CSS Unset

“Unset means cancel or undo something. When we use some property, and then we want to cancel this, so we use “unset” there. The CSS provides us with this opportunity to “unset” the styling properties later, which we have applied to any element. We can “unset” the property alone by placing the property name and then put “unset” as the value of that property, or we can unset all the properties of the element by placing “all: unset” to the element. When we apply some properties on any elements, but later, we don’t want to use these properties, so we just put unset for that property, and all properties, we put “all: unset.”

In this tutorial, we will use this unset value in our CSS code and present how it works. We will explore examples where we apply some properties and then use the “unset” for cancel or undo properties.”

Example 1

We will start writing HTML by creating a new file in Visual Studio Code and choosing HTML as the language. The file has been generated, and all we need to do now is append the “!” mark to get the basic tags. As a result, pressing “Enter” causes the file to show all the HTML’s basic tags. The body is the section from where we start coding. We simply put one heading “h1” and one paragraph “p” in the body. We also provide a link to the CSS file inside the “head” in this HTML template. Look at how this unset value works in CSS.

We are going to style both the heading and the paragraph. We set the heading “font-family” first, and we are selecting “Calibri” for this. We also change its “color,” and we set “red” for this. Now, we also have a paragraph, and here we just change the “color” of the paragraph. Now, we want to undo the color of the paragraph. So, for this, we utilize the “unset” value for the “color” of the paragraph, so this “green” color is not applied to the text of the paragraph.

The output shows that the heading’s color and the font family are changed, but the color of the paragraph remains unchanged. Here you can see that the green color is not applied here to the text of the paragraph because we unset the color property of the paragraph.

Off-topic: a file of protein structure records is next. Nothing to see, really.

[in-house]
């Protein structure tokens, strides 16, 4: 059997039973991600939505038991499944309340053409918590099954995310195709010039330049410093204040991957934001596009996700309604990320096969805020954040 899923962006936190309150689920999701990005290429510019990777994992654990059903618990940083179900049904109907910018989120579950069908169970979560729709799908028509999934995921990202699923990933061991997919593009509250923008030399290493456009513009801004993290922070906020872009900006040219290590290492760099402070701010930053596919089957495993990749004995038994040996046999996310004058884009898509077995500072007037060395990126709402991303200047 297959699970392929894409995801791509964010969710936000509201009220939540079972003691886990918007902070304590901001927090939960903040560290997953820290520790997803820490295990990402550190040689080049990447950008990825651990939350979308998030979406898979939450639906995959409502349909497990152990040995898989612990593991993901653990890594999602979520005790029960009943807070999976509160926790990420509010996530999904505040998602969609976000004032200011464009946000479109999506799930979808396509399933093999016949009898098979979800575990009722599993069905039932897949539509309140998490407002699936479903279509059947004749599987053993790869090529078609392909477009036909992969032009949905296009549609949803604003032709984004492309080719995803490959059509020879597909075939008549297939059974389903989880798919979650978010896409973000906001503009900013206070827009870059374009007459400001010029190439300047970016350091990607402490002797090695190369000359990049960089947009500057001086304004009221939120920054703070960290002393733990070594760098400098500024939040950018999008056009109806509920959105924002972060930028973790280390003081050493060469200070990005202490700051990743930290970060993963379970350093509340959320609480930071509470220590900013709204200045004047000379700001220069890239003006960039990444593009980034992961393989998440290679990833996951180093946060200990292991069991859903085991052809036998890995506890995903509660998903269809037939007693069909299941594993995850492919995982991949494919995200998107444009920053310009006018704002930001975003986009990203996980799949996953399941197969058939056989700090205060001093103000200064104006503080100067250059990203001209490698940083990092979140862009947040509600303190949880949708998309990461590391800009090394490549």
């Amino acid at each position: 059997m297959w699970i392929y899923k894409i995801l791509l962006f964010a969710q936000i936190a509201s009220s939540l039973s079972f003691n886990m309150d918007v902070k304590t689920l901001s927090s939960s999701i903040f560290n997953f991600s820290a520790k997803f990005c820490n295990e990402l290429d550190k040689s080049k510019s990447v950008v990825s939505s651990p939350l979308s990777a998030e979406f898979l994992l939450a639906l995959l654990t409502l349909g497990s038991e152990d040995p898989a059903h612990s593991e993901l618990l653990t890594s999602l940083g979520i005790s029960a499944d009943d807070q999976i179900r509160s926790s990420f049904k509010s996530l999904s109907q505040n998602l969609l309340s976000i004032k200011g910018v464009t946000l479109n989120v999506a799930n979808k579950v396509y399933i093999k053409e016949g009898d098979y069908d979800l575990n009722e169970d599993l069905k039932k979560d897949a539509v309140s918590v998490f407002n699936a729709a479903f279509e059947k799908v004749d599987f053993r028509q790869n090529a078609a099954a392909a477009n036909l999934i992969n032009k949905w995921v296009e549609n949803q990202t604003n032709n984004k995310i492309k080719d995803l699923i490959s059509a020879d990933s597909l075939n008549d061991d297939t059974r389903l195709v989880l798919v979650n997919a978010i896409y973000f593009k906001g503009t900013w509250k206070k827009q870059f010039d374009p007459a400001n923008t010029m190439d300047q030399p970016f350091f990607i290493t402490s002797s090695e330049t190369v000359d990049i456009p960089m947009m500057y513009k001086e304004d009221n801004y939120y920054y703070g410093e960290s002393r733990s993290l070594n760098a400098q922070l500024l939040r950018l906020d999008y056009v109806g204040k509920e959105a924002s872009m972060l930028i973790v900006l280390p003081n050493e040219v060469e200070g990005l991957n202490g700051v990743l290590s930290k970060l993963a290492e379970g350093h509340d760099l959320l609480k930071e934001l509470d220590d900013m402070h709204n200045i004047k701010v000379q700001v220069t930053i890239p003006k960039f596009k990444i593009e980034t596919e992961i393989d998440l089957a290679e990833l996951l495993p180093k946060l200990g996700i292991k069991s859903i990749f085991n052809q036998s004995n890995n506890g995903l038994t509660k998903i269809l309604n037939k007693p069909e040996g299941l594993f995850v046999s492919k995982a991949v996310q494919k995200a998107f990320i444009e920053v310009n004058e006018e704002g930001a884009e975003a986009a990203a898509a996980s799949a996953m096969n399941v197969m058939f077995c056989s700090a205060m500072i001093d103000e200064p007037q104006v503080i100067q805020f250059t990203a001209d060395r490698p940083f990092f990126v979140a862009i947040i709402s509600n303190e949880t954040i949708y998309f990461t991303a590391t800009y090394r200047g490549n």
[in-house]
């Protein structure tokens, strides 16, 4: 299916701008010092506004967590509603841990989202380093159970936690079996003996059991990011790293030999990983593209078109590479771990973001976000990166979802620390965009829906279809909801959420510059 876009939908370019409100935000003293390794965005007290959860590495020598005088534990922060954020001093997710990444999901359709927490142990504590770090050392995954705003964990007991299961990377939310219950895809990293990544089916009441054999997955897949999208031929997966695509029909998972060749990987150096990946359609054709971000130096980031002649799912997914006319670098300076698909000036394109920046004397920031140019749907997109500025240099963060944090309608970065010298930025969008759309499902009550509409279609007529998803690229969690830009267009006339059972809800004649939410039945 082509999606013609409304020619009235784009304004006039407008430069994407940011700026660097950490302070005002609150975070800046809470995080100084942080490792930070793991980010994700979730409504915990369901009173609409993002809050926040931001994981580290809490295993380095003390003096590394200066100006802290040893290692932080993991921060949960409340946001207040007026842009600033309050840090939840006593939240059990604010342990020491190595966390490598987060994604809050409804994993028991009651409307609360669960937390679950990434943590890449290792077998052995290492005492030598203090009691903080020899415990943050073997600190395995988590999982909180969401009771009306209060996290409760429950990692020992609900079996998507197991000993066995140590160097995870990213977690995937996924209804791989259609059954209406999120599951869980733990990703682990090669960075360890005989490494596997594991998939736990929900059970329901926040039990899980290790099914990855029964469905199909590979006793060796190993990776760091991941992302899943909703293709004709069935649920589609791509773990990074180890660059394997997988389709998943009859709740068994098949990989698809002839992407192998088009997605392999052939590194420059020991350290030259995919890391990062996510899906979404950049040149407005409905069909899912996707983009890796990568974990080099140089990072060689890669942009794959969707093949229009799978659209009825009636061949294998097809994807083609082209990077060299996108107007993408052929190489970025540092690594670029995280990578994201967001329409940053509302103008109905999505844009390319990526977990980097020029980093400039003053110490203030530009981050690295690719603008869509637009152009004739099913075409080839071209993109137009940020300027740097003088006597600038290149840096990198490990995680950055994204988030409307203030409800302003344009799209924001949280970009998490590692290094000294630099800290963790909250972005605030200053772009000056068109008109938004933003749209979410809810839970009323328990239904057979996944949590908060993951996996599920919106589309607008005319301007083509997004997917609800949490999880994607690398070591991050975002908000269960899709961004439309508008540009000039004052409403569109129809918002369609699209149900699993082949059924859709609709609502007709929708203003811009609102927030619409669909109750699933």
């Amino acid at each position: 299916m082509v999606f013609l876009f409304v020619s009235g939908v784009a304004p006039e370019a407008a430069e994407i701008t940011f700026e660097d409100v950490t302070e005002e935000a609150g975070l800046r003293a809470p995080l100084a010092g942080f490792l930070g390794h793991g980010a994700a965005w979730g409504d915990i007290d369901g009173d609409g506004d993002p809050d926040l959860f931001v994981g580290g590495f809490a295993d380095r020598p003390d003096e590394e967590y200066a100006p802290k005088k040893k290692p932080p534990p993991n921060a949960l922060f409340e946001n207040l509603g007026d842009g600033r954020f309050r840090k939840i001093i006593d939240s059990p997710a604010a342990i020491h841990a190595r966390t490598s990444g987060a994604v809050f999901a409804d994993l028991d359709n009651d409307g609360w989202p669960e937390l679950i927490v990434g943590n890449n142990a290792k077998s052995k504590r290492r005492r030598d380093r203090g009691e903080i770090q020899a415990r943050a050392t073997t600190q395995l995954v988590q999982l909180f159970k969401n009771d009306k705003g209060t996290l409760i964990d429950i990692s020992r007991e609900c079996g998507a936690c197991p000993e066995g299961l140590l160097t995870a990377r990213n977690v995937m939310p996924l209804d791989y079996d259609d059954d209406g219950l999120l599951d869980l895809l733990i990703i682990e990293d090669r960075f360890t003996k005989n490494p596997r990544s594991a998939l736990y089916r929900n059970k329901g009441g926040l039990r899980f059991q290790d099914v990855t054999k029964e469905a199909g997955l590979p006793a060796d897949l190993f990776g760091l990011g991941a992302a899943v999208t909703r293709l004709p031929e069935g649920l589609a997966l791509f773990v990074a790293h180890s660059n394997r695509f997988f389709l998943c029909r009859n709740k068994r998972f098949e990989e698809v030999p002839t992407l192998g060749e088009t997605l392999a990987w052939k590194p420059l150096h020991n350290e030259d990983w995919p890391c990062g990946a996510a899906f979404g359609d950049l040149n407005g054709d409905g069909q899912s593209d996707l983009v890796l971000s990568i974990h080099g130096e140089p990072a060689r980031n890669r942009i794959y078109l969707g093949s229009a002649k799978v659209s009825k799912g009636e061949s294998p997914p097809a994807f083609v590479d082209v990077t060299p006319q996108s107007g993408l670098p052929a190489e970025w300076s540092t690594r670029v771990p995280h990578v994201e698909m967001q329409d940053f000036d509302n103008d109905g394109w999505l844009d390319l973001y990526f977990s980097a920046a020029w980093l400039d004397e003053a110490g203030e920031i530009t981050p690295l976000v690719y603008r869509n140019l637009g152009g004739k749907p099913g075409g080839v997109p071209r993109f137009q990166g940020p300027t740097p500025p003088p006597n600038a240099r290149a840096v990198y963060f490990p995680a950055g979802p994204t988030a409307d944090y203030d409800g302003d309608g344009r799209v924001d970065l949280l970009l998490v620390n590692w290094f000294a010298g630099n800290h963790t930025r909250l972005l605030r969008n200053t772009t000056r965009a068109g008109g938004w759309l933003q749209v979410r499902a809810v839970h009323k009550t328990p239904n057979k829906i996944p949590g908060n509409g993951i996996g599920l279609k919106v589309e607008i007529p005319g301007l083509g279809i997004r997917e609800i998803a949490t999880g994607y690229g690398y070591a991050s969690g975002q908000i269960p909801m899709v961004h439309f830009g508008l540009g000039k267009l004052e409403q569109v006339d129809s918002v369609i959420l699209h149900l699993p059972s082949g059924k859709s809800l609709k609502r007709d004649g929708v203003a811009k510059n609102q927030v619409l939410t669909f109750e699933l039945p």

Example 2

We are utilizing the same HTML code here that we have created in our previous example. We style the heading by utilizing two properties. One of them is the “font-family” property, and we set this property as “Algerian.” The second property we are using here for the heading is the “color” property, and we use “blue” here. We also apply multiple properties to the paragraph here. The “color” of this paragraph is “green,” and the size of the paragraph’s font is “24px”. We also use the “Times New Roman” as the “font-family.” We use the “text-decoration” property for generating the underline for the heading. We set the “text-decoration” value as “underline.”

Now, we are using the “bold” keyword for the “font-weight” and aligning this paragraph in the “center” by utilizing the “text-align” property. But now, we don’t want to apply all these properties to our paragraph, so instead of writing all properties separately and then using the “unset” value on each property, we just put “all” and set its value to “unset” for the paragraph. Our paragraph will remain unchanged, and no property or styling will be applied to the paragraph.

The color and font family of the heading have been changed, while the paragraph has remained unchanged. Because all the properties we have applied to the paragraph have been unset by utilizing “all: unset” in CSS.

Example 3

In this given HTML code, we are going to put one heading and a div here and move to the CSS for applying style on them and canceling or unsetting some styles using “unset.”

We just apply some properties on the div. Here, we set its “font-size” and put the value of the “font-size” as “24px”. We also utilize “bold” for the “font-weight.” The “color” we choose here for this div is “red,” and the “font-family” we are selecting here is “Arial.” Now, we don’t need to change the “color” and “font-weight” of this div so, we just put these two properties inside the div curly braces and place “unset” for both. The remaining properties will apply to the div element, but the color and font-weight properties will not apply to the div as we unset these properties here.